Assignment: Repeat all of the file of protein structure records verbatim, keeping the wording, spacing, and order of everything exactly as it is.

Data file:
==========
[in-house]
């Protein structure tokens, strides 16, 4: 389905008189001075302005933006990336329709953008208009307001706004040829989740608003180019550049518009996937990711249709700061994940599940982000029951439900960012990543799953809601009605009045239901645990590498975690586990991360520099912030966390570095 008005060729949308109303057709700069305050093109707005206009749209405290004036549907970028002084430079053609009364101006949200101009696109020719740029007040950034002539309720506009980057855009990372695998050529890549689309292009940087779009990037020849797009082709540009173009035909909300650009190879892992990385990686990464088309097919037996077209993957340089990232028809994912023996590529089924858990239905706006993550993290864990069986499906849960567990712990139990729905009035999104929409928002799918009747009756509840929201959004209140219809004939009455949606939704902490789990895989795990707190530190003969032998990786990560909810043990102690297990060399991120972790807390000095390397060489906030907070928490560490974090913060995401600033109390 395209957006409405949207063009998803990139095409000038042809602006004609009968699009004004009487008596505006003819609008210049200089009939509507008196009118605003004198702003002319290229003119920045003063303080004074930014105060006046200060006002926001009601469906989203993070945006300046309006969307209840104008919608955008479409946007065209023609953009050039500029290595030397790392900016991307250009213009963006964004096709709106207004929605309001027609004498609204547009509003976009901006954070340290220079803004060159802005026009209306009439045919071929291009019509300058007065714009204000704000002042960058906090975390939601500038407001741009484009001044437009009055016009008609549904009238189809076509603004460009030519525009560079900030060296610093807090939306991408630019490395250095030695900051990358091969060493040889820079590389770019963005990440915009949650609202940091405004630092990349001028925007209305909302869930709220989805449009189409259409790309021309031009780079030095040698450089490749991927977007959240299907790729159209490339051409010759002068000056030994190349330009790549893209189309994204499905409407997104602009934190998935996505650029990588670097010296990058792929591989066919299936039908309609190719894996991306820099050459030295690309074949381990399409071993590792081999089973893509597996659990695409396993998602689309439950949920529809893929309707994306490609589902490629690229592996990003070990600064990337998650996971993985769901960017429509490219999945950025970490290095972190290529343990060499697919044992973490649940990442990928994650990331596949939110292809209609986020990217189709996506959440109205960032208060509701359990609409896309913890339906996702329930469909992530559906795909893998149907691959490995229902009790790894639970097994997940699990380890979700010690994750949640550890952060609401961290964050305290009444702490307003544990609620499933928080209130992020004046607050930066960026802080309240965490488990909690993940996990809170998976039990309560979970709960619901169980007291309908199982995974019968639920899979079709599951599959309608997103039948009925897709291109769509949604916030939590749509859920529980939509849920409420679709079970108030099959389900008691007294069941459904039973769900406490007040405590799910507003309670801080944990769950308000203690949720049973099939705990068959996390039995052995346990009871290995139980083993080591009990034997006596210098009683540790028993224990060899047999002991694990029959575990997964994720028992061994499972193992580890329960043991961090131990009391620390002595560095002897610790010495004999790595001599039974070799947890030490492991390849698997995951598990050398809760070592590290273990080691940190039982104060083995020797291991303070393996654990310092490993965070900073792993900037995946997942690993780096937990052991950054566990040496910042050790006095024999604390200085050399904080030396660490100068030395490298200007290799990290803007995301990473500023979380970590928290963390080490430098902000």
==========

[in-house]
């Protein structure tokens, strides 16, 4: 389905008189001075302005933006990336329709953008208009307001706004040829989740608003180019550049518009996937990711249709700061994940599940982000029951439900960012990543799953809601009605009045239901645990590498975690586990991360520099912030966390570095 008005060729949308109303057709700069305050093109707005206009749209405290004036549907970028002084430079053609009364101006949200101009696109020719740029007040950034002539309720506009980057855009990372695998050529890549689309292009940087779009990037020849797009082709540009173009035909909300650009190879892992990385990686990464088309097919037996077209993957340089990232028809994912023996590529089924858990239905706006993550993290864990069986499906849960567990712990139990729905009035999104929409928002799918009747009756509840929201959004209140219809004939009455949606939704902490789990895989795990707190530190003969032998990786990560909810043990102690297990060399991120972790807390000095390397060489906030907070928490560490974090913060995401600033109390 395209957006409405949207063009998803990139095409000038042809602006004609009968699009004004009487008596505006003819609008210049200089009939509507008196009118605003004198702003002319290229003119920045003063303080004074930014105060006046200060006002926001009601469906989203993070945006300046309006969307209840104008919608955008479409946007065209023609953009050039500029290595030397790392900016991307250009213009963006964004096709709106207004929605309001027609004498609204547009509003976009901006954070340290220079803004060159802005026009209306009439045919071929291009019509300058007065714009204000704000002042960058906090975390939601500038407001741009484009001044437009009055016009008609549904009238189809076509603004460009030519525009560079900030060296610093807090939306991408630019490395250095030695900051990358091969060493040889820079590389770019963005990440915009949650609202940091405004630092990349001028925007209305909302869930709220989805449009189409259409790309021309031009780079030095040698450089490749991927977007959240299907790729159209490339051409010759002068000056030994190349330009790549893209189309994204499905409407997104602009934190998935996505650029990588670097010296990058792929591989066919299936039908309609190719894996991306820099050459030295690309074949381990399409071993590792081999089973893509597996659990695409396993998602689309439950949920529809893929309707994306490609589902490629690229592996990003070990600064990337998650996971993985769901960017429509490219999945950025970490290095972190290529343990060499697919044992973490649940990442990928994650990331596949939110292809209609986020990217189709996506959440109205960032208060509701359990609409896309913890339906996702329930469909992530559906795909893998149907691959490995229902009790790894639970097994997940699990380890979700010690994750949640550890952060609401961290964050305290009444702490307003544990609620499933928080209130992020004046607050930066960026802080309240965490488990909690993940996990809170998976039990309560979970709960619901169980007291309908199982995974019968639920899979079709599951599959309608997103039948009925897709291109769509949604916030939590749509859920529980939509849920409420679709079970108030099959389900008691007294069941459904039973769900406490007040405590799910507003309670801080944990769950308000203690949720049973099939705990068959996390039995052995346990009871290995139980083993080591009990034997006596210098009683540790028993224990060899047999002991694990029959575990997964994720028992061994499972193992580890329960043991961090131990009391620390002595560095002897610790010495004999790595001599039974070799947890030490492991390849698997995951598990050398809760070592590290273990080691940190039982104060083995020797291991303070393996654990310092490993965070900073792993900037995946997942690993780096937990052991950054566990040496910042050790006095024999604390200085050399904080030396660490100068030395490298200007290799990290803007995301990473500023979380970590928290963390080490430098902000």